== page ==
Use of the PRN codes allows use of the plurality of GPS satellite signals for determining an observer's position and providing navigation information. A signal transmitted by a particular GPS signal is selected by generating and matching, or correlating, the PRN code for that particular satellite. All PRN are known and are generated or stored in GPS satellite signal receivers carried by ground observers. A first PRN code for each GPS satellite, sometimes referred to as precision code or P-code, is a relatively long, fine-grained code having an associated clock or chip rate of 10 f0=10.23 MHz. A second PRN code for each GPS satellite, sometimes referred to as a clear/acquisition code or C/A-code, is intended to facilitate rapid satellite signal acquisition and hand-over to the P-code and is a relatively short, coarser-grained code having a clock or chip rate of f0=1.023 MHz. The C/A code for any GPS satellite has a length of 1023 chips or time increments before this code repeats. The full P-code has a length of 259 days, with each satellite transmitting a unique portion of the full P-code. The portion of P-code for a given GPS satellite has the length of precisely one week (7.000 days) before this code portion repeats. Accepted methods for generating C/A-code and P-code are set forth in the document GPS Interface Control Document ICD-GPS-200, which is provided from Rockwell International Corporation, Satellite Systems Division, Revision A, 26 Sep. 1984, which is incorporated by reference herein.

The GPS satellite bit stream includes navigational information on the ephemeris of the transmitting GPS satellite and an almanac for all GPS satellites, with parameters providing corrections for Ionospheric signal propagation delays suitable for single frequency receivers and for an offset time between satellite clock time and true GPS time. The navigational information is transmitted at a rate of 50 BAUD. A useful discussion of the GPS and techniques for obtaining position information from the satellite signals is found in Tom Logsdon, The NAVSTAR Global Positioning System, Van Nostrand Reinhold, New York, 1992.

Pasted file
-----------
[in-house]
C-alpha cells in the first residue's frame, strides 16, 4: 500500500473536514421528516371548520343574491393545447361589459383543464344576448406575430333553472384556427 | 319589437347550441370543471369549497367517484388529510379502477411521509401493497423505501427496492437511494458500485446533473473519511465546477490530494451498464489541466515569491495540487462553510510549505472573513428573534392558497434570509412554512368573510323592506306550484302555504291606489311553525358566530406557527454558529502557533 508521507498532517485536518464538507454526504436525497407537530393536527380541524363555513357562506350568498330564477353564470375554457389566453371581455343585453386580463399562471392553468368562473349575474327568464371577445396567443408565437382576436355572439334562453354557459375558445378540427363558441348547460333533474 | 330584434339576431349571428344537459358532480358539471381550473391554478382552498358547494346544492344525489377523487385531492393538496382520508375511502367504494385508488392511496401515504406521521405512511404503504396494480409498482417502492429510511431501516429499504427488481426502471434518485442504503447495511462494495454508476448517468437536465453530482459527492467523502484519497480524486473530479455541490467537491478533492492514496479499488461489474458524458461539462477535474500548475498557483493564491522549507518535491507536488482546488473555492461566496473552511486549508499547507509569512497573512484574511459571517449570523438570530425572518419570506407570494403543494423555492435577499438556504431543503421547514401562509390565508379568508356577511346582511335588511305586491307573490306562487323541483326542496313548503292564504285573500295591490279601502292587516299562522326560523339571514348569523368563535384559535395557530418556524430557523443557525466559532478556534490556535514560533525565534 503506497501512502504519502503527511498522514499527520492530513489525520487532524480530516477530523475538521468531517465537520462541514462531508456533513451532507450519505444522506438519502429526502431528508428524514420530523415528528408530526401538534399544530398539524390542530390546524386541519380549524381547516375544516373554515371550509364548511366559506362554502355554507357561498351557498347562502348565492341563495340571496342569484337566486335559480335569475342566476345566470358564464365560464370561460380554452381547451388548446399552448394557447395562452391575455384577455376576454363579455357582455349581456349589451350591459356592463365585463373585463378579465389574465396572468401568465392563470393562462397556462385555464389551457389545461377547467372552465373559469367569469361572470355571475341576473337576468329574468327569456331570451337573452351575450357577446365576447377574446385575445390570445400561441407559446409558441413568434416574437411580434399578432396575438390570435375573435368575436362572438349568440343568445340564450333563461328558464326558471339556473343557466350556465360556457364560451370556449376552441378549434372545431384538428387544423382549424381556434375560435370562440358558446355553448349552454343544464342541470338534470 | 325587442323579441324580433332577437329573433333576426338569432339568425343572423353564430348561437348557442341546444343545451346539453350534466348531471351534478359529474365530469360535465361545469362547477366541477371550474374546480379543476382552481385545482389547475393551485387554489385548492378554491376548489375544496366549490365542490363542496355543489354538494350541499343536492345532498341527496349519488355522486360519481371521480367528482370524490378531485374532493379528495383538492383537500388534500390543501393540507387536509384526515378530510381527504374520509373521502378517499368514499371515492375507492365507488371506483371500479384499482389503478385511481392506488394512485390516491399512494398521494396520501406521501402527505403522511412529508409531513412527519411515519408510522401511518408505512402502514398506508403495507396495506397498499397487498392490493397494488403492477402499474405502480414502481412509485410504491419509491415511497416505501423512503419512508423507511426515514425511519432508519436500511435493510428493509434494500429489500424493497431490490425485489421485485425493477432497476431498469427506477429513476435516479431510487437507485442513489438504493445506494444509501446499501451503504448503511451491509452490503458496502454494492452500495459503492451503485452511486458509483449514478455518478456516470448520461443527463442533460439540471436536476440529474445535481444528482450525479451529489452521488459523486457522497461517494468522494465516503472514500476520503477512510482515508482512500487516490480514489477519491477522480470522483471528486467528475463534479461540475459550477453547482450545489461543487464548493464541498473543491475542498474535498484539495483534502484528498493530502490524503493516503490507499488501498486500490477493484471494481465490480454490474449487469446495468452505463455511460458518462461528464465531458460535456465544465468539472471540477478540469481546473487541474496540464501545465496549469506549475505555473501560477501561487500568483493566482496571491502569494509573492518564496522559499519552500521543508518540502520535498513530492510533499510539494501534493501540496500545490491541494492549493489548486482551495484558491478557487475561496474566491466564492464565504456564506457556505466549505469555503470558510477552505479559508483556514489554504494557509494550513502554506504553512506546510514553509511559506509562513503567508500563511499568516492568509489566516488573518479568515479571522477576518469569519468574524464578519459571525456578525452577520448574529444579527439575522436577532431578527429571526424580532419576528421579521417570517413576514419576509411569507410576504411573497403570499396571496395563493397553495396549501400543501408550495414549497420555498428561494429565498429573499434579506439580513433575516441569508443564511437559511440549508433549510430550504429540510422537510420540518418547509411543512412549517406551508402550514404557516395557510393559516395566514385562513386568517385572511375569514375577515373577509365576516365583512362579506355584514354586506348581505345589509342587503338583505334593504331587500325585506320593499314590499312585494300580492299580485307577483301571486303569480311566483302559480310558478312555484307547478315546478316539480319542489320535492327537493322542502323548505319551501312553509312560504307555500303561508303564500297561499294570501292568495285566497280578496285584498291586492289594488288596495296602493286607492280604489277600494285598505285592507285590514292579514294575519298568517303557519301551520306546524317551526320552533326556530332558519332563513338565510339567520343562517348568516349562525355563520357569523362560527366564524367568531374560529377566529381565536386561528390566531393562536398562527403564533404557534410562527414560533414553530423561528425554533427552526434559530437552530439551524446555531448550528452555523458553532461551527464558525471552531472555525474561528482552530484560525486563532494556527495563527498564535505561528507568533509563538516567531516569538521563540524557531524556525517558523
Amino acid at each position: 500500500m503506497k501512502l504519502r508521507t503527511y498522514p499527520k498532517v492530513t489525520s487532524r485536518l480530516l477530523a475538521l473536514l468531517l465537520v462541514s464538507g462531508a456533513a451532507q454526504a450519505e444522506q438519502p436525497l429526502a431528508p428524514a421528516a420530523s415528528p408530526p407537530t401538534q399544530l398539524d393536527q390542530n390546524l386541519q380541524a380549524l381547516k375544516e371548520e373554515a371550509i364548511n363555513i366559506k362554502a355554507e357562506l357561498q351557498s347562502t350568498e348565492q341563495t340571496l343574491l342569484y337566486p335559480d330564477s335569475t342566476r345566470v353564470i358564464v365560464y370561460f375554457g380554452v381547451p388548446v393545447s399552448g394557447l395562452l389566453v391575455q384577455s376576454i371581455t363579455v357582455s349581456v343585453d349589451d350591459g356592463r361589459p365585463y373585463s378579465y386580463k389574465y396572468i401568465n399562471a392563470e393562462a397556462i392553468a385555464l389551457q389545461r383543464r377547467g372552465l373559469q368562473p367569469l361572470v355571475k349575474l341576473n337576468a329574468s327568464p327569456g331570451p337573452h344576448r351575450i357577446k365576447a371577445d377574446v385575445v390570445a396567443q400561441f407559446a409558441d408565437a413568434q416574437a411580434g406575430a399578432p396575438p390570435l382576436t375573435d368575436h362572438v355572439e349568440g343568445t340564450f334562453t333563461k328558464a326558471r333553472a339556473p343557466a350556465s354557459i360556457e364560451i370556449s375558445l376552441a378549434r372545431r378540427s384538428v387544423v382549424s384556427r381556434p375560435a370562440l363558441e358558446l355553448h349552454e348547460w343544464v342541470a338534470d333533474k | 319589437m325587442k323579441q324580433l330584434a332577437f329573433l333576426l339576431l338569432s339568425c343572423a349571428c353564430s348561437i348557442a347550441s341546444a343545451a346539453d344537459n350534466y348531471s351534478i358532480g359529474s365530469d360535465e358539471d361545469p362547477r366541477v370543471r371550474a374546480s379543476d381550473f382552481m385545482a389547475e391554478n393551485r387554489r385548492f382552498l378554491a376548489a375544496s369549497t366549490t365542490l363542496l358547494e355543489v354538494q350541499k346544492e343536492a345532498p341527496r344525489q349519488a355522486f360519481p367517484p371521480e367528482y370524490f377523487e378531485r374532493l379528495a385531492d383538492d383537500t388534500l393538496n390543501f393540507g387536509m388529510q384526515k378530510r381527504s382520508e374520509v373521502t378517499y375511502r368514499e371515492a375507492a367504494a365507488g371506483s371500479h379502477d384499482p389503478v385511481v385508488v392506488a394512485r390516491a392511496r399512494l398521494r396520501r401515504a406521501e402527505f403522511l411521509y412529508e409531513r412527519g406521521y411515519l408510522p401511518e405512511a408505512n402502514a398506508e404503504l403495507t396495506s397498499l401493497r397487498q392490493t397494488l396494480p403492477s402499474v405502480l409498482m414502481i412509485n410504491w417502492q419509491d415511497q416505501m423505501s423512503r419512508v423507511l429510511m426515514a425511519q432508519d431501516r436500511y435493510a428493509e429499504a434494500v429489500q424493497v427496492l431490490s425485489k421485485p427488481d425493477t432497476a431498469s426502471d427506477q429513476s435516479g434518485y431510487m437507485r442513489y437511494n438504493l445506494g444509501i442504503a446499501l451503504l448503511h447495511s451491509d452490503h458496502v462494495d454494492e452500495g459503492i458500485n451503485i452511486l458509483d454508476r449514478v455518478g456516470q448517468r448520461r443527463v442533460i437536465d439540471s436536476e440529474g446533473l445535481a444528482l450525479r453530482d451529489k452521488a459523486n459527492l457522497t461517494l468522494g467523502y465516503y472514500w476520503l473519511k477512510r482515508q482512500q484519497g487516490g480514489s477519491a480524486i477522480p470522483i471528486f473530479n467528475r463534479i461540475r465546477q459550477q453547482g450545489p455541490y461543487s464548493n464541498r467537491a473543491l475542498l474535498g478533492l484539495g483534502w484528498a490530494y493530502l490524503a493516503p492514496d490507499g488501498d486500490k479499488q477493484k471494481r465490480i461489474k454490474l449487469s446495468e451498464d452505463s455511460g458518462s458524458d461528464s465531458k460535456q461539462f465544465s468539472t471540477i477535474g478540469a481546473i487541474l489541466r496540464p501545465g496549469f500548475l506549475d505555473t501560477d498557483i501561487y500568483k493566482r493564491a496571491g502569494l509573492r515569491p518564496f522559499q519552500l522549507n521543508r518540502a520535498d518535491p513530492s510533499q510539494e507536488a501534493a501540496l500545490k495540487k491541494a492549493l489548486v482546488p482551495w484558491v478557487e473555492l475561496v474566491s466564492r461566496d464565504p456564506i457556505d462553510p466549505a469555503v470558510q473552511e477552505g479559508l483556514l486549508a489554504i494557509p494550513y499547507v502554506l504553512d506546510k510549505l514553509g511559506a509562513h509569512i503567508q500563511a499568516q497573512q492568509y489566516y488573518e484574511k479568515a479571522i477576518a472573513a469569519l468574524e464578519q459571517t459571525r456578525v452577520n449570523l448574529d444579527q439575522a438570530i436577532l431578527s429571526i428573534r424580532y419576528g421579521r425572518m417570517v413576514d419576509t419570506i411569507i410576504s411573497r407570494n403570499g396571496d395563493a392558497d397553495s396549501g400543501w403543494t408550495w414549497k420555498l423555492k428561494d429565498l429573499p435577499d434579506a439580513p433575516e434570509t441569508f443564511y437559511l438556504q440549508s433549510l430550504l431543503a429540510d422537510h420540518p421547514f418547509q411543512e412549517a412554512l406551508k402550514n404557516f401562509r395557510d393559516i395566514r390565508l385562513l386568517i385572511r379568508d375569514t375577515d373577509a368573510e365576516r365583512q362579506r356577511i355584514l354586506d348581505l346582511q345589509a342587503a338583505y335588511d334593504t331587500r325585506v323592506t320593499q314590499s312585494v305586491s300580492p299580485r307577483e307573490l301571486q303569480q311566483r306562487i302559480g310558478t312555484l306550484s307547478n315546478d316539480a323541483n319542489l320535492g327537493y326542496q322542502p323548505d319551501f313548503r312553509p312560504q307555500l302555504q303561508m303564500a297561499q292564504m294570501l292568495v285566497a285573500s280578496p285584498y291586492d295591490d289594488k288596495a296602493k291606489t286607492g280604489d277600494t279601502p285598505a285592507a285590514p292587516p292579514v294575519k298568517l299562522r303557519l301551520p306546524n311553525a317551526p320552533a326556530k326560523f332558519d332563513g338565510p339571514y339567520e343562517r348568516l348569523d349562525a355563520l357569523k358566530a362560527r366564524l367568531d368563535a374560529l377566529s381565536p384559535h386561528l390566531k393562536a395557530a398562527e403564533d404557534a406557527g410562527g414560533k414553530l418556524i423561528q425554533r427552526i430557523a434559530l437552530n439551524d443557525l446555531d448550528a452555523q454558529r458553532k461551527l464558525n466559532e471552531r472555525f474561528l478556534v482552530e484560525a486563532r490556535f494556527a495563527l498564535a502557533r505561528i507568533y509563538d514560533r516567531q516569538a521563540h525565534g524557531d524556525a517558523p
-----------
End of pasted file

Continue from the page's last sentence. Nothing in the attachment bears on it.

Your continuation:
A second configuration for global positioning is the Global Orbiting Navigation Satellite System (GLONASS), Placed in orbit by the former Soviet Union and now maintained by the Russian Republic. GLONASS also uses 24 satellites, distributed approximately uniformly in three orbital planes of eight satellites each. Each orbital plane has a nominal inclination of 64.8° relative to the equator, and the three planes are separated from each other by multiples of 120° longitude. The GLONASS circular orbits have smaller radii, about 25,510 kilometers, and a satellite period of revolution of 8/17 of a sidereal day (11.26 hours). A GLONASS Satellite and a GPS satellite will thus complete 17 and 16 revolutions, respectively, around the Earth every 8 days. The GLONASS system uses two carrier signals L1 and L2 with frequencies of f1=1.602+9k/16) GHz and f2=1.246+7k/16)GHz, where k(=0, 1, 2, . . . , 23) is the channel or satellite number. These frequencies lie in two bands at 1.597-1.617 GHz (L1) and 1,240-1.260 GHz (L2). The L1 code is modulated by a C/A-code (chip rate=0.511 MHz) and by the P-code. The GLONASS satellites also transmit navigational data at a rate of 50 Baud. Because the channel frequencies are distinguishable from each other, the P-code is the same, and the C/A-code is the same, for each satellite. The methods for receiving and analyzing the GLONASS signals are similar to the methods used for the GPS signals.